The degradation products of recombinant human interleukin-1 receptor antagonist (rhIL-1ra) formed during storage at 30 degrees C in aqueous solution were characterized. Cationic exchange chromatography of the stored sample showed two major, new peaks eluting before (P1) and after (L2) the native protein, which were interconvertible. Size-exclusion chromatography and electrophoresis documented that both the P1 and L2 fractions were irreversible dimers, formed by noncovalent interactions. A competition assay with interleukin-1 indicated that on a per monomer basis the P1 and L2 dimers retained about two-thirds of the activity of the native monomer. Infrared and far-UV circular dichroism spectroscopies showed that only minor alterations in secondary structure arose upon the formation of the P1 dimer. However, alteration in the near-UV circular dichroism spectrum suggested the presence of disulfide bonds in the P1 dimer, which are absent in the native protein. Mass spectroscopy and tryptic mapping, before and after carboxymethylation, demonstrated that the P1 dimer contained an intramolecular disulfide bond between Cys-66 and Cys-69. Although conversion of native protein to the P1 dimer was irreversible in buffer alone, the native monomer could be regained by denaturing the P1 dimer with guanidine hydrochloride and renaturing it by dialysis, suggesting that the intramolecular disulfide bond does not interfere with refolding. Analysis of the time course of P1 formation during storage at 30 degrees C indicated that the process followed first-order, and not second-order, kinetics, suggesting that the rate-limiting step was not dimerization. It is proposed that a conformational change in the monomer is the rate-limiting step in the formation of the P1 dimer degradation product. Sucrose stabilized the native monomer against this process. This result can be explained by the general stabilization mechanism for this additive, which is due to its preferential exclusion from the protein surface.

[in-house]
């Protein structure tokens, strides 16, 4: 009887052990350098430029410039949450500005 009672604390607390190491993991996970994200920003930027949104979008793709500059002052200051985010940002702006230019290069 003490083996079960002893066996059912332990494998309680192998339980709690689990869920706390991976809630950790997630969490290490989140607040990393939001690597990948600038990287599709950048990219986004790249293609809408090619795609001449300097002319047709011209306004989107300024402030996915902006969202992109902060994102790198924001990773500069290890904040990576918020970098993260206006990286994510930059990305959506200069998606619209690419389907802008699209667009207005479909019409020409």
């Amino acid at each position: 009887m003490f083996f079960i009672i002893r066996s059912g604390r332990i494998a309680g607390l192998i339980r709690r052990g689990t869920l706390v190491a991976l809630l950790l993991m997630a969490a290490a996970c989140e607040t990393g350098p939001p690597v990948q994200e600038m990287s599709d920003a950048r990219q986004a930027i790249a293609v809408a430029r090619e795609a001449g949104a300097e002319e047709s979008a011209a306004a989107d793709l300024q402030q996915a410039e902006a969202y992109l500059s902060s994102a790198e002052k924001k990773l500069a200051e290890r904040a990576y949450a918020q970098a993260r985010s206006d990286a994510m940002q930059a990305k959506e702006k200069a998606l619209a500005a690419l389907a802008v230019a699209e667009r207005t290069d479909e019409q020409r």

Chang, B S; Beauvais, R M; Arakawa, T; Narhi, L O; Dong, A; Aparisio, D I; Carpenter, J F



SR 121787, a new orally active fibrinogen receptor antagonist.